Occupy Oakland Protestors Want More Diversity in Movement

Occupy Oakland Protestors Want More Diversity in Movement

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OAKLAND, Calif.--Criticisms of the Occupy Wall Street movement have ranged from its lack of focus to the composition of its constituency.

Mocked for wielding their smart phones and ordering pizza during the protests, the middle-class white youth who have characterized the movement have fed its ridicule.

During Tuesday’s kick-off of Occupy Oakland at Frank Ogawa Plaza, people of color challenged the movement’s mantra, “We are the 99%.” They commented on the need for more of that 99% to represent more of those the movement claims to speak for.

Starting off at the protest’s open mike was Needa Bee, an Oakland resident and member of the Occupy Oakland organizing committee. Noting that the movement originated with white, middle- to upper-class men, she declared, “They felt good because they started something, but it’s going to take us to finish it.”

Oppression New to White Majority


Several minority members there stated that although white middle-class Americans have only recently begun to experience oppression and economic distress, most people of color have dealt with these struggles for years.

George Jackson, a teacher in Oakland, commented, “It’s a new thing for a majority of white people to live under these conditions, but black people have been living with these conditions as long as we’ve been here.”

Several speakers acknowledged that the participation of educated, middle-class whites helped the movement gain traction. Ethnic demonstrators at the Oakland rally were less critical of white protesters than emphatic about the need for diversity.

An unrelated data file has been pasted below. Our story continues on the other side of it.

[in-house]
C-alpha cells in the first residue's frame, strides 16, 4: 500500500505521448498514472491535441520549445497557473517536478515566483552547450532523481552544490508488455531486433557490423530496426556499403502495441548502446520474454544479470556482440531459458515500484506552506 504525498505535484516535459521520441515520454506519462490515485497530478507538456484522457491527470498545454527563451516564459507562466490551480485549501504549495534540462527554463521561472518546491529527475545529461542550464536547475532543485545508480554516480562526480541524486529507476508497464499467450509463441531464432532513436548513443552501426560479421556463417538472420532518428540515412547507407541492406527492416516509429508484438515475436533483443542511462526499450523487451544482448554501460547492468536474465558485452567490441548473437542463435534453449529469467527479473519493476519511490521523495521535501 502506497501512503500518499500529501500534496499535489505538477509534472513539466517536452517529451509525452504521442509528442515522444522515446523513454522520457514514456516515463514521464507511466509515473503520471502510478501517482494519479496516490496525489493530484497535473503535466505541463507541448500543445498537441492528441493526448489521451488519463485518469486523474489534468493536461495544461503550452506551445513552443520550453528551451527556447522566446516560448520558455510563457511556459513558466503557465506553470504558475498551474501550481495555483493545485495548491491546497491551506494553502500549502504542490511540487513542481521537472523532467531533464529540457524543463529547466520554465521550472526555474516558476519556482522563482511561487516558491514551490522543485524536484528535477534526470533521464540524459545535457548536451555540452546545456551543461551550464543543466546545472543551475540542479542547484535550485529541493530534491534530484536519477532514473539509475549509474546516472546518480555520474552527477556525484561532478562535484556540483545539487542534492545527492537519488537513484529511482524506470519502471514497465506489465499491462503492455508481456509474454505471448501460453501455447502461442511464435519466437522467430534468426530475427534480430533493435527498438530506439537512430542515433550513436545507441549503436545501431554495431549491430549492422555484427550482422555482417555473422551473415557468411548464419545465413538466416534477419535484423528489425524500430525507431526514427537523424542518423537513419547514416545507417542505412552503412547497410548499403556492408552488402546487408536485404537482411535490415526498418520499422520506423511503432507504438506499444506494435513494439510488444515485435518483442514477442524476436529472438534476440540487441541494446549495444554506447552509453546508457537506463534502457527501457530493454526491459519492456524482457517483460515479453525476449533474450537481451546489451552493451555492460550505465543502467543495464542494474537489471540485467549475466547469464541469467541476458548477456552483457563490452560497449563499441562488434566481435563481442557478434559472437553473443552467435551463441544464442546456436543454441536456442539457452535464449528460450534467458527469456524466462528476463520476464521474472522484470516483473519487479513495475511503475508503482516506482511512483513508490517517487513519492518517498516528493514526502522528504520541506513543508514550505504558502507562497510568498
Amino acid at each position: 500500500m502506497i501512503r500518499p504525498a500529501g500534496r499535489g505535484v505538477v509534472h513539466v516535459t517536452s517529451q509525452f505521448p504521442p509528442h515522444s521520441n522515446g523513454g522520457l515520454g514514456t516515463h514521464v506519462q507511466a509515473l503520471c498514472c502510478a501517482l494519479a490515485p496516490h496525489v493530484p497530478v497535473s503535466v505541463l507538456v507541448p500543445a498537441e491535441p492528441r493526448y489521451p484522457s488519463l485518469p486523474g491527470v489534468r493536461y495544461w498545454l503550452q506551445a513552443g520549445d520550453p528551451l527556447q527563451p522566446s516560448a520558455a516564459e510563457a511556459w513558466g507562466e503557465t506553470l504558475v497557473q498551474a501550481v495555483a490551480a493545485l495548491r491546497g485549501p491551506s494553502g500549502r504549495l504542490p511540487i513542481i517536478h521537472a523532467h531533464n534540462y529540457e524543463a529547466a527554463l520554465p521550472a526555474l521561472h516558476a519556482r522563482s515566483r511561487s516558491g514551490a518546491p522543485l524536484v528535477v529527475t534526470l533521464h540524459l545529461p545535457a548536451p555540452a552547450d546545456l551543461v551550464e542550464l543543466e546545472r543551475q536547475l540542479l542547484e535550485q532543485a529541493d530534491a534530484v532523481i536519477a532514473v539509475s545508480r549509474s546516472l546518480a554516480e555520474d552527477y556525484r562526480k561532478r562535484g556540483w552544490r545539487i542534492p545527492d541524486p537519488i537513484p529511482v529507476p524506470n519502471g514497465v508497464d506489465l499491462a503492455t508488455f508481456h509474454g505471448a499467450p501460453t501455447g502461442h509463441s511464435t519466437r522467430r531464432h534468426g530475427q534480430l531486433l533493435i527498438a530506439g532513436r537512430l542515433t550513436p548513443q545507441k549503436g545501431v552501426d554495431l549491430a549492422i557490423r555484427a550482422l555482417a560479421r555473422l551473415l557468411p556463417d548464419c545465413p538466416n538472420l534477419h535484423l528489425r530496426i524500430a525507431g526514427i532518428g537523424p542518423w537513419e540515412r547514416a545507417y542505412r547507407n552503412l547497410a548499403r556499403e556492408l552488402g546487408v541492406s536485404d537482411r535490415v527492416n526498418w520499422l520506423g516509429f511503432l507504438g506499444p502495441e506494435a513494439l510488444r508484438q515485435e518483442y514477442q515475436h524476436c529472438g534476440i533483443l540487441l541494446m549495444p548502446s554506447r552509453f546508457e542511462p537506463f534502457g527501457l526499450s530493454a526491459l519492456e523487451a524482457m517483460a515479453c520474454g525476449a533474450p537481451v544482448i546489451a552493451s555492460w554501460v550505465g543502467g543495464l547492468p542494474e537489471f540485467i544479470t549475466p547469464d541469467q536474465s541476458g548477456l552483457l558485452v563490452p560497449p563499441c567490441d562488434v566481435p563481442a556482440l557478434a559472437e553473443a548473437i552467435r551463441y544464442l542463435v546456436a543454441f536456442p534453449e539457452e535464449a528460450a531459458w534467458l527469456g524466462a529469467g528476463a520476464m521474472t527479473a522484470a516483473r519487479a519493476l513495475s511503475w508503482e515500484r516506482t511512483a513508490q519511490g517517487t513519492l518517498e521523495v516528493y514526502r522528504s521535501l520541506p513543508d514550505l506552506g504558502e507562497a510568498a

“People of color need to step up and claim a space in the movement and make sure our stories are represented,” stated Chelsie Brooks, an Oakland resident and fundraising associate at Californians for Justice declared.

Brooks stressed that more ethnic involvement would give the new movement a more historical context than a limited outcry against oppression.

James Mott, a former Black Panther, reflected on the similarities of the protest to the Civil Rights movement of the 1960s. “It’s like déjà vu all over again,” he said. “In the ’60s and ’70s it was a populist movement, too.”

While saddened that young people must now carry on the same fight he had been part of 40 years ago, Mott was hopeful that the movement would gain enough momentum to echo the impact of the Civil Rights movement.

Few Protestors of Color in the Crowd

Many protestors saw Tuesday’s events as only the beginning and said they intended to camp out for the long haul. Some, though, recognized the privilege associated with being able to protest at all. They reflected on why more people of color were not in the crowd.

Those struggling with joblessness, oppression and poverty for years, tend not to set protesting as a priority, explained Jessi Thrash, an Oakland resident and retired gerontologist. “We only have so much energy, we’re just trying to survive.”

Naina Khanna, who coordinates the U.S. Positive Women’s Network, said, “There are reasons why brown folks didn’t show up until five.” Some were likely absent out of fear of law enforcement. “HIV positive folks can’t afford to be arrested,” she said.

Khanna added, though, “It is a privilege to be standing out here in the rain.”

Khanna suggested encouraging participation where people don’t necessarily have to be physically present at the protests, possibly through video messaging. “We are going to have a lot more work to do to make this truly representative,” she said.